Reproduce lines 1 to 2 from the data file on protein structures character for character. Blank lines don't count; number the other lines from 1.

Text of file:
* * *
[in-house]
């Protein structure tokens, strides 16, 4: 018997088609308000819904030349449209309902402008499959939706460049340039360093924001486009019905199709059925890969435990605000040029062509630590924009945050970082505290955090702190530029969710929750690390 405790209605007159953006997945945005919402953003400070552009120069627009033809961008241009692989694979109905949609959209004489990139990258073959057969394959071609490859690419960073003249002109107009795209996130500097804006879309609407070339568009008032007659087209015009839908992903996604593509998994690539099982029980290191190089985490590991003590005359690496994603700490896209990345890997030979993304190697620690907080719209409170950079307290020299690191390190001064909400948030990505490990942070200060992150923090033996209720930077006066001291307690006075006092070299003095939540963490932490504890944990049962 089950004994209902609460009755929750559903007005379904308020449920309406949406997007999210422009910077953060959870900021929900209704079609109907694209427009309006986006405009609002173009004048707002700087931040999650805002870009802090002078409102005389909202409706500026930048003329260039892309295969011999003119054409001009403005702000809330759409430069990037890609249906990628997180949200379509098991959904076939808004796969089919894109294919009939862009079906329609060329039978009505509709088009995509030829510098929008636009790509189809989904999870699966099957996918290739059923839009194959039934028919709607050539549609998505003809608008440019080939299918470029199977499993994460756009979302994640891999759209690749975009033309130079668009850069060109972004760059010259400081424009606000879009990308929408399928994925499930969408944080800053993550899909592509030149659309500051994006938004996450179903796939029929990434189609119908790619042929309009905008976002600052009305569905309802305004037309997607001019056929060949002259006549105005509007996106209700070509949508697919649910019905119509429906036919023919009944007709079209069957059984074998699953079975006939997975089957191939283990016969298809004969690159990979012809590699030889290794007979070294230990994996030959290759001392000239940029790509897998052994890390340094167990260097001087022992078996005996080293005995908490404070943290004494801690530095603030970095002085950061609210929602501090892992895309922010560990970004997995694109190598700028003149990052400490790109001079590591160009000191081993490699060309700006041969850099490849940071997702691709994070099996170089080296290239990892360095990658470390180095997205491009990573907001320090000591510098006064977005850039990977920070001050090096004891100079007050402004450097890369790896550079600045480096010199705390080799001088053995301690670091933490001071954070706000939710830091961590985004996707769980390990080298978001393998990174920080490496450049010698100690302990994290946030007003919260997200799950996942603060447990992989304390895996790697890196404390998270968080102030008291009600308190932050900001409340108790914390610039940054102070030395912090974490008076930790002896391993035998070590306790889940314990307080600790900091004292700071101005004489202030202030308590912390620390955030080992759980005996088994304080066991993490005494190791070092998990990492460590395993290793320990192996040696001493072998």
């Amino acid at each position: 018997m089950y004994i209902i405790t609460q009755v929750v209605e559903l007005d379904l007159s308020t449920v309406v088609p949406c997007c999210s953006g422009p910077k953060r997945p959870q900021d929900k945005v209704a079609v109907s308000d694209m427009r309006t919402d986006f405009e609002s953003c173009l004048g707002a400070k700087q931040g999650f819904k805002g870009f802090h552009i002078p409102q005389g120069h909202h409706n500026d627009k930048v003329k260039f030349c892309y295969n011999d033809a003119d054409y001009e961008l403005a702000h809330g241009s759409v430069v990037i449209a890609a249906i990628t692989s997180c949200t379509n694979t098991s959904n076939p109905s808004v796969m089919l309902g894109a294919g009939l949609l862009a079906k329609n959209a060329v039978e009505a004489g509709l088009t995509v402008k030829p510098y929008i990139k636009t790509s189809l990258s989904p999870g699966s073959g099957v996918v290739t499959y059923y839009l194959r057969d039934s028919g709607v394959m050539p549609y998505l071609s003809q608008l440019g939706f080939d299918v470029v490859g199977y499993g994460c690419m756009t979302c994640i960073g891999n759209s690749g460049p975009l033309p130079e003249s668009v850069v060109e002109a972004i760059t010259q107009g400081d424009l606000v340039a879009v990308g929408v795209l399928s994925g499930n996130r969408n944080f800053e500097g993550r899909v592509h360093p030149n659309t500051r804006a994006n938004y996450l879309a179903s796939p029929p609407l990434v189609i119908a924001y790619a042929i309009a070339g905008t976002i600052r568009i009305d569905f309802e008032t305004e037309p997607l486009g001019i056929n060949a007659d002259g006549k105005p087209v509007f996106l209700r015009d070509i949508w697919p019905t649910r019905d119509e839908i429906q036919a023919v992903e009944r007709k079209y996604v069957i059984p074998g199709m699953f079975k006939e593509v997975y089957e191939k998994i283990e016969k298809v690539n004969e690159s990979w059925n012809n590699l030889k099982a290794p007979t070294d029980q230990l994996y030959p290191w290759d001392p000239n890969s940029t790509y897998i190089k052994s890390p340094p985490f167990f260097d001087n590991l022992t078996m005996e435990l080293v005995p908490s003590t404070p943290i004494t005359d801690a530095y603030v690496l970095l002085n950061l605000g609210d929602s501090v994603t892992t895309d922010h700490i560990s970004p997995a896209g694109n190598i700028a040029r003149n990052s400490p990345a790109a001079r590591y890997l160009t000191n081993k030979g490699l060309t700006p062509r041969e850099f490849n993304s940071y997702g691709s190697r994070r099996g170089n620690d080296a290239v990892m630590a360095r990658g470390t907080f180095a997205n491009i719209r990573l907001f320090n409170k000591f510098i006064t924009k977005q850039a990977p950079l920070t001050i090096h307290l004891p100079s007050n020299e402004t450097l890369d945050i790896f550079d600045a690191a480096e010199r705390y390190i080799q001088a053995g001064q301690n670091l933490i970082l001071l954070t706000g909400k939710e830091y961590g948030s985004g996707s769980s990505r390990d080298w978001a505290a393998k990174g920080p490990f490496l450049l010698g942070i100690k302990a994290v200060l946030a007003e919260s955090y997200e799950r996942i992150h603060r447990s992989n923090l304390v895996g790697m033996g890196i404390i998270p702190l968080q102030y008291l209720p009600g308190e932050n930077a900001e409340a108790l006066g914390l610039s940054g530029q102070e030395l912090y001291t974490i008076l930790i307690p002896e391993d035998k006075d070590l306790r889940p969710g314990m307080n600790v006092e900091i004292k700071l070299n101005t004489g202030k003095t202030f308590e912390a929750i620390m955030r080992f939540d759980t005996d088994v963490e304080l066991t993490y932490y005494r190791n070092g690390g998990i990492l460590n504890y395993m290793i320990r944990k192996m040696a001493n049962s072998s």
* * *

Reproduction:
[in-house]
């Protein structure tokens, strides 16, 4: 018997088609308000819904030349449209309902402008499959939706460049340039360093924001486009019905199709059925890969435990605000040029062509630590924009945050970082505290955090702190530029969710929750690390 405790209605007159953006997945945005919402953003400070552009120069627009033809961008241009692989694979109905949609959209004489990139990258073959057969394959071609490859690419960073003249002109107009795209996130500097804006879309609407070339568009008032007659087209015009839908992903996604593509998994690539099982029980290191190089985490590991003590005359690496994603700490896209990345890997030979993304190697620690907080719209409170950079307290020299690191390190001064909400948030990505490990942070200060992150923090033996209720930077006066001291307690006075006092070299003095939540963490932490504890944990049962 089950004994209902609460009755929750559903007005379904308020449920309406949406997007999210422009910077953060959870900021929900209704079609109907694209427009309006986006405009609002173009004048707002700087931040999650805002870009802090002078409102005389909202409706500026930048003329260039892309295969011999003119054409001009403005702000809330759409430069990037890609249906990628997180949200379509098991959904076939808004796969089919894109294919009939862009079906329609060329039978009505509709088009995509030829510098929008636009790509189809989904999870699966099957996918290739059923839009194959039934028919709607050539549609998505003809608008440019080939299918470029199977499993994460756009979302994640891999759209690749975009033309130079668009850069060109972004760059010259400081424009606000879009990308929408399928994925499930969408944080800053993550899909592509030149659309500051994006938004996450179903796939029929990434189609119908790619042929309009905008976002600052009305569905309802305004037309997607001019056929060949002259006549105005509007996106209700070509949508697919649910019905119509429906036919023919009944007709079209069957059984074998699953079975006939997975089957191939283990016969298809004969690159990979012809590699030889290794007979070294230990994996030959290759001392000239940029790509897998052994890390340094167990260097001087022992078996005996080293005995908490404070943290004494801690530095603030970095002085950061609210929602501090892992895309922010560990970004997995694109190598700028003149990052400490790109001079590591160009000191081993490699060309700006041969850099490849940071997702691709994070099996170089080296290239990892360095990658470390180095997205491009990573907001320090000591510098006064977005850039990977920070001050090096004891100079007050402004450097890369790896550079600045480096010199705390080799001088053995301690670091933490001071954070706000939710830091961590985004996707769980390990080298978001393998990174920080490496450049010698100690302990994290946030007003919260997200799950996942603060447990992989304390895996790697890196404390998270968080102030008291009600308190932050900001409340108790914390610039940054102070030395912090974490008076930790002896391993035998070590306790889940314990307080600790900091004292700071101005004489202030202030308590912390620390955030080992759980005996088994304080066991993490005494190791070092998990990492460590395993290793320990192996040696001493072998």